Friday Group Ride #413

Friday Group Ride #413

We sat at the bench and listened to the church bells chime, 2, 3, 4, 5, 6 times. As the seventh struck and slowly faded, I turned to Mike and said, “OK, roll out?” I was joking really. You have to know the characters you ride with. You show up on time, because you show up on time, but they say, “Yeah, 7 o’clock,” and mean 7-ish.

We sat there for a minute more and Matty rolled up, whereupon we launched into a cloudy conversation about when Brad might be here, if he was even coming. “Last night he said he was 50/50,” says Mike. Matty adds, “This morning he said he was in, but then he said he couldn’t find his shoes.” So…

At 7:08 we roll out, and at first we go fast, because we always go fast when we first roll out. It’s excitement. It’s nerves. We need to pound those out, before we can settle into a pace. Brad is fast, and he catches up. It doesn’t matter how fast we’re going. We don’t have any fast that Brad can’t catch. We don’t worry about him. In a few minutes he’s with us, smiling, and not breathing particularly hard.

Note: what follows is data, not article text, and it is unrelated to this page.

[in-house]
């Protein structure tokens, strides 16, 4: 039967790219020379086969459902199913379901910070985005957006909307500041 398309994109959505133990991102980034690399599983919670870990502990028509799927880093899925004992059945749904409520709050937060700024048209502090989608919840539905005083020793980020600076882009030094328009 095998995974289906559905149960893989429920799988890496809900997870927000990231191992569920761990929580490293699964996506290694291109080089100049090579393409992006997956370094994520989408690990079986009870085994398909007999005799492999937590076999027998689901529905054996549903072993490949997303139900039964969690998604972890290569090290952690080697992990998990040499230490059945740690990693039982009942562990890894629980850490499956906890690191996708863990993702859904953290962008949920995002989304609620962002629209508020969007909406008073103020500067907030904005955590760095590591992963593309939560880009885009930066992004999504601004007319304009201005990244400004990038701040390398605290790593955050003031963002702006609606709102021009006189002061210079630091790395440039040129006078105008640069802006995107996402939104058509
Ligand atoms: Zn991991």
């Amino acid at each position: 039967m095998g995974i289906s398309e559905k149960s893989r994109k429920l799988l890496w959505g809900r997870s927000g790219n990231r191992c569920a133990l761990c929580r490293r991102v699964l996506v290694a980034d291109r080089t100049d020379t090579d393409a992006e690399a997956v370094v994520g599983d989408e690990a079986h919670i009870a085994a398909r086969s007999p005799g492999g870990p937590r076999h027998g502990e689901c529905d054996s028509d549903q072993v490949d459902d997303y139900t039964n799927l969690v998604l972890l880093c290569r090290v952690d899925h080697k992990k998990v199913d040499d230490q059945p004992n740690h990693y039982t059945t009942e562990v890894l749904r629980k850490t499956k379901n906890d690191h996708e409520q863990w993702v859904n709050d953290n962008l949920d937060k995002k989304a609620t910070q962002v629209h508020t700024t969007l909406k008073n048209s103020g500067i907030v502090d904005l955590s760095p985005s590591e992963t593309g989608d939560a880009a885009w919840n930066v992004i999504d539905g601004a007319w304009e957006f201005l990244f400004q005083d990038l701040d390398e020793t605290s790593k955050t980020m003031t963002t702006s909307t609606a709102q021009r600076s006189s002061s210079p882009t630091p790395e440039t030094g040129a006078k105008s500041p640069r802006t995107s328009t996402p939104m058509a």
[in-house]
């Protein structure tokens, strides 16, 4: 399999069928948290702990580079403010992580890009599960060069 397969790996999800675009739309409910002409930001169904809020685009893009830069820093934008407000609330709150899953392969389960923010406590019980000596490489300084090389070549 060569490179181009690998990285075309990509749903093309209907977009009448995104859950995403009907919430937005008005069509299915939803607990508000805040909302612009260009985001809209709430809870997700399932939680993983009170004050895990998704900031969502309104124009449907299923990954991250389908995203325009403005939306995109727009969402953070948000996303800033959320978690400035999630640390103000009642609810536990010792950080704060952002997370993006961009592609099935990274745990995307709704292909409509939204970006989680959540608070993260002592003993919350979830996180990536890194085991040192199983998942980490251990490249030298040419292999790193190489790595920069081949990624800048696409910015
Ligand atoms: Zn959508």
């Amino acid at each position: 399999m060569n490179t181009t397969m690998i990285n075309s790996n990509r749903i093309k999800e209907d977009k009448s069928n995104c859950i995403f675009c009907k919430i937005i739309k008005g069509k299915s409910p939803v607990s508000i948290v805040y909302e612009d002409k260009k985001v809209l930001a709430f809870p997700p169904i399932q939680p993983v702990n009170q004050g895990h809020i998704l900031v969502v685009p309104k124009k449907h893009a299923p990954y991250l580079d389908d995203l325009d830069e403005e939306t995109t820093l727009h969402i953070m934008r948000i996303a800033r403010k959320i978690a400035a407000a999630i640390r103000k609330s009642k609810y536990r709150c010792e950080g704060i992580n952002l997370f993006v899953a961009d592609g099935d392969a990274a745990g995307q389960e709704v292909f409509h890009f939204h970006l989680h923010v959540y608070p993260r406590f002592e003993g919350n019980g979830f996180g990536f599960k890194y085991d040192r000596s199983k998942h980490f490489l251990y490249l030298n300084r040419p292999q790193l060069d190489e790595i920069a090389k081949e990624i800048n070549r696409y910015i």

I am painfully punctual. My father did that to me, instilled a sense of time shame. Intellectually, I am a late person, but in actual practice some rat-in-a-maze conditioning has made me nearly incapable of keeping people waiting.

Despite that, I have children, young chaos makers, who have made me late for the ride a few times. I am not like Brad. I do not catch up easily. I bury myself to make time, and I have vivid memories of being able to see the guys, floating effortlessly ahead of me for more than a mile, in sight but out of touch. When I do catch on, I sit on a wheel until my heart leaves my throat. I make breathy jokes to cover my exhaustion. No one laughs.